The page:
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Title: Rheology and microstructure of mozzarella-type curd made from buffalo or cows' milk
Author: Hussain, Imtiaz
ISNI:       0000 0004 2726 8496
Awarding Body: University of Reading
Current Institution: University of Reading
Date of Award: 2012
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The physicochemical properties of buffalo and cows' milk and factors affecting the rheological and microstructural properties of Mozzarella type curd made from buffalo and cows' milk were investigated. Although there have been many studies on the rheological and microstructural properties of rennet curd made from cows' milk. There is no detailed information available in the scientific literature on Mozzarella type curd made from buffalo milk, and the effect of factors such as pH, acidification, gelation temperature and freezing thereon. Cheese and yoghurt are made from buffalo and cows' on a commercial scale without considering differences in their chemical composition, physical, mechanical and microstructural properties. Buffalo milk contains 40-60% more fat, protein and calcium than cows' milk. Due to the higher total solids content of buffalo milk, it would be expected to have greater curd strength (G'), curd yield, curd moisture and fat retention than cows' milk. Mozzarella curd had a better texture and overall quality made from buffalo milk than cows' milk. The factors affecting the overall quality of Mozzarella type curd made from cows' milk were more pronounced than those made from buffalo milk. In frozen buffalo milk, pH, ionic calcium and dynamic moduli (G', G") of resulting curds were reduced when compared to unfrozen milk. This may be due to precipitation of calcium phosphate during freezing. Hence, the concentration of ionic calcium would decrease giving a final reduction in pH. For both species, the effects of acidification on the physicochemical and rheological properties were qualitatively similar but quantitatively different. Buffalo milk displayed a curd structure and rheology different from that of cows' milk, and the casein-bound calcium, as well as the contents of fat, protein and calcium, was also higher. Due to these higher amounts of casein-bound calcium, the overall curd strength of buffalo milk (as indicated by the dynamic moduli) was higher, at similar pH values, than those of equivalent gels produced from cows' milk. The degree of solubilization of calcium in buffalo milk during acidification was quite different from that observed in cows' milk with a lower proportion of the calcium being solubilized in the former. The effects of gelation temperature were found to be more pronounced in cows' curd than buffalo curd. The maximum curd strength i (G') was obtained at a gelation temperature of 34°C in both types of milk. The maximum yield stress was obtained at the gelation temperatures of 34°C and 28°C in buffalo and cows' curd, respectively. The cryo-SEM and CLSM micrographs showed that minimum porosity was observed at the gelation temperature of 34°C in both types of milk. Buffalo curd showed minimum porosity at similar gelation temperature when compared to cows' curd. The curd yield 50% was higher in buffalo milk as compared to cows' milk. This was due to differences in chemical composition of both milks. The fat (50%) and protein (30%) were higher in buffalo milk than cows' milk. The minimum losses of fat and protein in rennet whey occurred at a gelation temperature of 34°C in both milk samples. The different cutting times had a small effect on the yield and overall quality of curds made from both milk types. The curd rheology and microstructure of cows' curd was found to be different, even at equivalent protein/total solids to buffalo milk using ultrafiltration. This may have been due differences in fat globule or casein micelles size or different proportions of casein fractions. The curd yield on both dry & wet basis, curd moisture and curd fat retention were found to be higher in UF cows' milk than for buffalo and cows' milk.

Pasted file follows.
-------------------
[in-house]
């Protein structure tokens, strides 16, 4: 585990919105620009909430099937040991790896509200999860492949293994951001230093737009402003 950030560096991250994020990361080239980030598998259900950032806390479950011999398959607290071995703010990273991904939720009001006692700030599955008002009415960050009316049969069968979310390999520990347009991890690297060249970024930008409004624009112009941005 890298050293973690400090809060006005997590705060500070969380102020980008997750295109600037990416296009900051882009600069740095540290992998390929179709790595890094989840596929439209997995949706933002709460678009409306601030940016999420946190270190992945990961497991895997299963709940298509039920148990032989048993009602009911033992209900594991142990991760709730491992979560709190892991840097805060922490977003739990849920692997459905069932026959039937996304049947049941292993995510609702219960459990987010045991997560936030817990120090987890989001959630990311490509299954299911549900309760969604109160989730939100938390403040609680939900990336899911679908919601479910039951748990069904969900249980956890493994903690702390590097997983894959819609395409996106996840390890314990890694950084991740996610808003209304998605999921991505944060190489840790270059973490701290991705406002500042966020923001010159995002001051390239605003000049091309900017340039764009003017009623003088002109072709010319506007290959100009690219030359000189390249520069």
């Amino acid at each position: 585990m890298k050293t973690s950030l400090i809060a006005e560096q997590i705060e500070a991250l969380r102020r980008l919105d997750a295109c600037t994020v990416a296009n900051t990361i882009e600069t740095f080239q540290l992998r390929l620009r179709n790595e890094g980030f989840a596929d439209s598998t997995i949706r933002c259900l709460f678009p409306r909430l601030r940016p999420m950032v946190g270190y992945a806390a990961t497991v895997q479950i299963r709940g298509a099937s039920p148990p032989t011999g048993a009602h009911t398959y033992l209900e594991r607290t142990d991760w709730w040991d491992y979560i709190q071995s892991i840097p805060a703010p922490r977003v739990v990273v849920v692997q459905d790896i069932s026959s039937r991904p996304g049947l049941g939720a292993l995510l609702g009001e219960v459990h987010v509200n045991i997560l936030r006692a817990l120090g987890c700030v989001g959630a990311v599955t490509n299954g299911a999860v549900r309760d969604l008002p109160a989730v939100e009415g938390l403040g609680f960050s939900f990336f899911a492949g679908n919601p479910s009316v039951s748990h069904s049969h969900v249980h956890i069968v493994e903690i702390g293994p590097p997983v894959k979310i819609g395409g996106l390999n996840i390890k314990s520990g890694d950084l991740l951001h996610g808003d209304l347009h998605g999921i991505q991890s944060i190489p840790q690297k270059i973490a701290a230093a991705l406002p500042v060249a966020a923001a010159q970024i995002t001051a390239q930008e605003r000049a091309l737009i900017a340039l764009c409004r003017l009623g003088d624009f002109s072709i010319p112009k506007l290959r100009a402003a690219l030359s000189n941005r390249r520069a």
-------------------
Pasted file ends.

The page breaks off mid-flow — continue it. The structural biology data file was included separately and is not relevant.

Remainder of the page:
Supervisor: Not available Sponsor: Not available
Qualification Name: Thesis (Ph.D.) Qualification Level: Doctoral
EThOS ID:  DOI: Not available